It’s not uncommon for caregivers or loved ones of chronic pain patients to also report experiencing more pain themselves. In people, it’s thought that this effect may be caused by direct social interactions that drive empathy for the patient in pain.
Now, research in mice shows that the sense of smell can also facilitate this so-called “social transfer” of pain. The study was published online October 19, 2016 in the journal Science Advances.
An unexpected finding
Monique Smith, working with Andrey Ryabinin at Oregon Health and Science University School of Medicine in Portland, Oregon, US, was initially interested in studying the pain that alcoholics experience during withdrawal, which is thought to increase the risk for relapse. To do so, she modeled this type of pain in mice by giving the animals access to alcohol, followed by a withdrawal period where no alcohol was available.
As predicted, animals undergoing alcohol withdrawal did experience increased levels of pain, as assessed by their sensitivity to pokes of the paw with a thin filament (a common experimental technique used in pain studies). Surprisingly, however, so too did control animals housed in the same room, but in different cages; these animals were not exposed to alcohol or withdrawal, and therefore should not have experienced pain.
(Control animals, which don’t receive the experimental manipulation—in this case, alcohol and withdrawal–are used in research to provide confidence that any result in the experimental group is indeed caused by the experimental manipulation).
To confirm the surprising result, Smith performed a similar study using two other mouse models of pain that are common in pain research, including pain resulting from morphine withdrawal, and pain from injection of an inflammatory substance. Again the researchers saw the same thing. That is, the experimental animals became sensitive to pain, as predicted. But so too did the control animals, who were again housed in the same room but in different cages, and were not subjected to morphine withdrawal or to inflammation.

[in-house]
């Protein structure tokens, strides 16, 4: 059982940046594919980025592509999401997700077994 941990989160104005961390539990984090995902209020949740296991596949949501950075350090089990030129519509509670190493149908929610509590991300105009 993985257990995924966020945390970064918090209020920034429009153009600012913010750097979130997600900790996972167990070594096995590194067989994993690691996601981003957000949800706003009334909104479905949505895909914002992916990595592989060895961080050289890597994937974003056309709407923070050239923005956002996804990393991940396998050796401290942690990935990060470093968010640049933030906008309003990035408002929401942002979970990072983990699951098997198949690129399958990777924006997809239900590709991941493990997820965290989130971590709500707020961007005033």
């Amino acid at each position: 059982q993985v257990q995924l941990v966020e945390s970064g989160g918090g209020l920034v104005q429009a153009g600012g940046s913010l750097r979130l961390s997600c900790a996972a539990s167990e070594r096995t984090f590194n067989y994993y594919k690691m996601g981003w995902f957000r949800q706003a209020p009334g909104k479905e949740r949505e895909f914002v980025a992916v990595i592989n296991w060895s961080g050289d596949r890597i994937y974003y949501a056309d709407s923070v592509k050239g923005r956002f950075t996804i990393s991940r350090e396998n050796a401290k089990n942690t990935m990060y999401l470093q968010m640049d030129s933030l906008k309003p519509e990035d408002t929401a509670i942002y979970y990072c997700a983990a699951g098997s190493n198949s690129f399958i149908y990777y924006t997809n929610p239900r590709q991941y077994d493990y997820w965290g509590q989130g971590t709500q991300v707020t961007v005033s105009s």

“It was totally unexpected when the controls also developed pain,” said Ryabinin.
Seeking an explanation
How to explain this unanticipated result? Previous studies have shown that, just as in people, social interactions between mice can modulate the pain they feel. Yet the control mice in the current study were living in separate cages and couldn’t see the experimental mice.
To solve the mystery, Smith used a second control group that was housed in a room entirely separate from the experimental animals. This time, the controls didn’t experience any pain at all.
Somehow, then, the experimental animals communicated their pain to the control animals when both groups were in the same room, causing the controls to also experience pain.
Suspecting that scent might explain the finding, Smith scooped up dirty bedding from the cages of mice undergoing pain from alcohol withdrawal and put it into an empty cage that sat next to the control mice in the other room—the only animals that weren’t in pain. Within a day, these control mice developed pain.
In some fashion, then, the scent of the bedding from the animals undergoing pain from alcohol withdrawal caused the control animals to also act as if they were in pain.
“There is something in the bedding, but we really don’t know what it is,” Ryabinin said.
Although it’s appreciated that social interactions can affect pain, this study suggests that it’s not just visual or verbal cues that contribute to the social transfer of pain, but also scent.
It is important, however, to remember that the study used mice, which have a greater reliance on the sense of smell than humans do. So, it is still unclear whether scent plays a similar role in the social transfer of pain in people. —Nathan Fried
To read about the research in more detail, see the related Pain Research Forum news story here. —Nathan Fried
Nathan Fried is a postdoctoral fellow at the University of Pennsylvania, Philadelphia, US.